Corporate CU Bill Flew Under Congress’ Radar

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WASHINGTON – The congressional fog over potential failures of Wall Street giants in the spring of 2009 allowed credit union backers in Congress to quickly pass corporate credit union legislation with no one knowing the full extent of the problems at the corporates, according to the chief sponsor of the bill, longtime credit union champion former Congressman Paul Kanjorski.

Kanjorski, who ascended to a powerful subcommittee in the House before he lost a bid for a 14th two-year term, said his heart still races each time the congressional pager he has yet to relinquish buzzes to signal another vote in the House.

The Pennsylvania Democrat, credit unions’ best friend in Congress, said he and his allies were able to get the corporate bill passed in a lightening-fast one week in May 2009 as the corporate system teetered simply because Congress had much bigger fish to fry and the problems of the corporates were sold by the credit union lobby and NCUA as much less than what they turned out. “I suppose, as close as I was to the credit union movement they didn’t really take me into their confidence,” Kanjorski told Credit Union Journal in an interview Wednesday.

“They [NCUA and the credit union lobby] said they needed somebody to work with them who had the confidence of the Hill,” Kanjorski said. “The benefit I brought to the credit union movement was always that I could generally figure the reality between what we wanted and what we could get done.” He explained that the credit union lobby, which originally told him of projected losses of $1 billion for U.S. Central FCU, later came to him with a much bigger request for $8 billion. The aim was to let credit unions spread out the costs of the corporate failures over seven years. At that time, U.S. Central and WesCorp FCU had recently been taken over by NCUA, and three other corporates were teetering, Members United Corporate FCU, Southwest Corporate FCU and Constitution Corporate FCU.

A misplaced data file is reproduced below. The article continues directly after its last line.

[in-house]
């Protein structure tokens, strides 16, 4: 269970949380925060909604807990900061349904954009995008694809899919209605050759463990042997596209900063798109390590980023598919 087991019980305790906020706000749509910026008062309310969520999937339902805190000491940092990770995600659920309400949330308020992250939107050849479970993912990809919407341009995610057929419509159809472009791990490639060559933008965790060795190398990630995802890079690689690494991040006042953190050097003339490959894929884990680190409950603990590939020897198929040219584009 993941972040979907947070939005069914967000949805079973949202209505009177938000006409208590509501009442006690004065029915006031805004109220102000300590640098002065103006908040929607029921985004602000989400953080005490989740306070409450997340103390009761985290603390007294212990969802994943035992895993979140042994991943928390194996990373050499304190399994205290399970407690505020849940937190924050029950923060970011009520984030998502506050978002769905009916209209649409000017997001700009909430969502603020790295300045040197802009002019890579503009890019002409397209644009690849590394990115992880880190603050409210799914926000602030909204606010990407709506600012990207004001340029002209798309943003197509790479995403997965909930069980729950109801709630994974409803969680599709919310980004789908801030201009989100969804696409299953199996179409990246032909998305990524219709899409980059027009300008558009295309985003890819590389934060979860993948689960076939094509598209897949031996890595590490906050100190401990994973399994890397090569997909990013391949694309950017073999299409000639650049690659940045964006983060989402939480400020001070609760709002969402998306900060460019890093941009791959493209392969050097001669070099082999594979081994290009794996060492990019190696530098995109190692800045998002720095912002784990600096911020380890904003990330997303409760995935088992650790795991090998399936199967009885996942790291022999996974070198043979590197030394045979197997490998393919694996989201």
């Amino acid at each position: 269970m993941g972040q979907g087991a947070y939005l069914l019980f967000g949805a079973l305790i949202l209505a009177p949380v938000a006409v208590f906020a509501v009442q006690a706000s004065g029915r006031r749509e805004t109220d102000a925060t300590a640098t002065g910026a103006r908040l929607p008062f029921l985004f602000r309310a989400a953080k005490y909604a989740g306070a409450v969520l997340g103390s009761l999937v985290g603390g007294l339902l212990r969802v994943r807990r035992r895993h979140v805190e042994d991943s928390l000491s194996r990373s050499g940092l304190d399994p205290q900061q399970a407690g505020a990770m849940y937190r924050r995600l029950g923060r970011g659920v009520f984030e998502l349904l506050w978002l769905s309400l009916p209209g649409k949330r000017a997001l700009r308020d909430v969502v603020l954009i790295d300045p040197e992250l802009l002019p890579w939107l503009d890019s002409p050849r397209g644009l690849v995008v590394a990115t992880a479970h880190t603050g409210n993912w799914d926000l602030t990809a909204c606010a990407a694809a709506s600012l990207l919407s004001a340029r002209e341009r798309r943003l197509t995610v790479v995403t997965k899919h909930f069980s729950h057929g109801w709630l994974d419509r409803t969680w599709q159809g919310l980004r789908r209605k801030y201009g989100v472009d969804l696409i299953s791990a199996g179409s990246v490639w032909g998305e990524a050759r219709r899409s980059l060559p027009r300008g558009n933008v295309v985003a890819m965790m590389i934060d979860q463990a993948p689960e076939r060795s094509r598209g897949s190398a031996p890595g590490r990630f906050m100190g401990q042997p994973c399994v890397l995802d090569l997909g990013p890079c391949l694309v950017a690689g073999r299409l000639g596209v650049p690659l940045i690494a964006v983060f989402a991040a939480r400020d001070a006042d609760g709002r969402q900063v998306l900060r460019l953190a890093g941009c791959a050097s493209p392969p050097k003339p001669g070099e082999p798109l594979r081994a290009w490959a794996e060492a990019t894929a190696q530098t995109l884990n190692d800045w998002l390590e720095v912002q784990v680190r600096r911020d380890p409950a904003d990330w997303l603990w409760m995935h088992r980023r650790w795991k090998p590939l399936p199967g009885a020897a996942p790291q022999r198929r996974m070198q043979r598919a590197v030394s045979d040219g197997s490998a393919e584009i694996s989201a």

Congress had approved $700 billion to bail out the banks under the Troubled Asset Relief Program, the year before, but nothing for credit unions. The $8 billion for a corporate credit union restructuring seemed workable, according to Kanjorski.

Eighteen months later, the official NCUA cost estimate is $16 billion, while some experts believe it will run as much as $20 billion. The payback has been stretched to as long as 11 years.

Kanjorski moved quickly on the bill, persuaded by the potential havoc a corporate meltdown could have on the credit union system – even as he was knee-deep in negotiations over what would become the landmark Wall Street bill known as Dodd Frank Financial Reform Act. That bill will forever bear his mark for its controversial too big to fail provision – he calls it the Kanjorski amendment – that creates a government entity to monitor and resolve huge financial failures.

The 74-year-old House member has a long history of supporting credit union bills, starting with his sponsorship of HR 1151, the CU Membership Access Act, then in every Congress since then with bills to relieve regulatory burden, ease member business loan restrictions or reform capital. But it may be the corporate bill, which was introduced in Congress, passed and signed into law a week later, which turns out to be his most lasting legacy.

 

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